Bernard Diamant, director of corporate services at the London Borough of Brent, echoed Johnstone's concerns. "The scale of this job, if it is to be achieved successfully on a national basis, will require resources far above those currently identified."

The government has not made a firm commitment about future funding levels. The DfES said the processes outlined in September's green paper were not just about spending money. "It is also about how we can do better with existing resources," a spokeswoman said.

DfES officials have confirmed that the long-term financial implications of the green paper would be considered as part of the government's 2004 spending review.

Certainly, the cash allocated so far nowhere near matches the scale of the task set out in the green paper. Each local authority is to receive £100,000 to help share information between agencies. Whitehall has also identified 10 trailblazer areas, which will each receive £1m in 2003/2004 and another £1m in 2004/2005 to develop the Identification Referral Tracking (IRT) project, which is a key part of the government's efforts to build child protection systems.

The IRT scheme, which involves 15 local authorities, aims to create a national framework within which locally managed systems can share information effectively.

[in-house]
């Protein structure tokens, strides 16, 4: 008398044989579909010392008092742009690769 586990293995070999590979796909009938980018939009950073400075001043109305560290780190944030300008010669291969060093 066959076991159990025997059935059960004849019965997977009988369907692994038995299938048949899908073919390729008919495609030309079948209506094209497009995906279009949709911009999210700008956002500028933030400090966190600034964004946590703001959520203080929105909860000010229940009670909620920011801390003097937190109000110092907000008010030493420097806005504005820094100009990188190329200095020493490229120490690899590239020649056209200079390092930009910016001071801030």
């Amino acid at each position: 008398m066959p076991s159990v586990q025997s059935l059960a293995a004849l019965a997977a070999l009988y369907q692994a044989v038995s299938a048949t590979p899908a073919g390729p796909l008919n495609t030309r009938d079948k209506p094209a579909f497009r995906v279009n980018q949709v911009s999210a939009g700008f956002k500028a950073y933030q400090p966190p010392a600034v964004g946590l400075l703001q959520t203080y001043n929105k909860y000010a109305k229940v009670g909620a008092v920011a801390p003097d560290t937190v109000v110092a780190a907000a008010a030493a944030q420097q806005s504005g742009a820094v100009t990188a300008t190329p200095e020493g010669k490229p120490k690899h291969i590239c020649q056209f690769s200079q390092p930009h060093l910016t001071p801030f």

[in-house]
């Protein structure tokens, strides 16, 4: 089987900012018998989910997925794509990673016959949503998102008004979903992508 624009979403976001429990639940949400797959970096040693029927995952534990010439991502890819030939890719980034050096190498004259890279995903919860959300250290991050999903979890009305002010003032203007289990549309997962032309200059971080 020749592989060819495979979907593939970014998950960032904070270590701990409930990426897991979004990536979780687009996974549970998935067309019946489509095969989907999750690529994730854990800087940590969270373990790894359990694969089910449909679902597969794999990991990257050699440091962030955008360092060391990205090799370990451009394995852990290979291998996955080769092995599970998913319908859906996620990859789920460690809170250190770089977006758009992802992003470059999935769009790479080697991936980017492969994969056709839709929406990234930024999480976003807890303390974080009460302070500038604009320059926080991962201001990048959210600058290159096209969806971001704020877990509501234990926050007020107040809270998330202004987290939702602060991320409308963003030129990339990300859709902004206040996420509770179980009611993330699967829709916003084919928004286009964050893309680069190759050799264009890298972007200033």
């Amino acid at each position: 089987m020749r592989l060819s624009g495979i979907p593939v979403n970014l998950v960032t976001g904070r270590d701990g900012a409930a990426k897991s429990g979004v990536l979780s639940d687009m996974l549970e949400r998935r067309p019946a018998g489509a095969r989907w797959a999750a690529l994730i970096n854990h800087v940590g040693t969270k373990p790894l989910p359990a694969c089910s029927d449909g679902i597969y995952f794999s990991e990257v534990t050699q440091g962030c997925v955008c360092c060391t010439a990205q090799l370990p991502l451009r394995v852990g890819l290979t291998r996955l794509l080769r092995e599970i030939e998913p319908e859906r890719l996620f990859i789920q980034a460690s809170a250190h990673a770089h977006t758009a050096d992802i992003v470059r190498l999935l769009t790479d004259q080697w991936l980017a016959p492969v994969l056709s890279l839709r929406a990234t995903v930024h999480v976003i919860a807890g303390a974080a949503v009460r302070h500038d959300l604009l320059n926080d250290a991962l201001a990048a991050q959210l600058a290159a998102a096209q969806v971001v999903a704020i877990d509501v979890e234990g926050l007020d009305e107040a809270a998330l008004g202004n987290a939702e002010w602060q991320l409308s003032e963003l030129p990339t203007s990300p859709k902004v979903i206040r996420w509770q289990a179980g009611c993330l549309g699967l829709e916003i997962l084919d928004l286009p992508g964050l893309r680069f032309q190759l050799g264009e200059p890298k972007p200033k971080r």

As well as looking at the content and compatibility of IT systems and processes for efficient information sharing, the project aims to provide guidance and best practice models for local authorities.

In addition to the technology and funding challenges, the IRT scheme will also need to overcome significant legislative hurdles if it is to be a success, said Johnstone.

"IRT is difficult to implement because of regulations and statutes such as the Data Protection Act, but also because of the practicalities of defining what is legitimate information to include," he said.

The report, Electronic Safety Nets: Technology Systems to Safeguard Children, published by data provider Headstar last month, presented the results of a survey of 80 local authority directors of social services and revealed the scale of the challenge.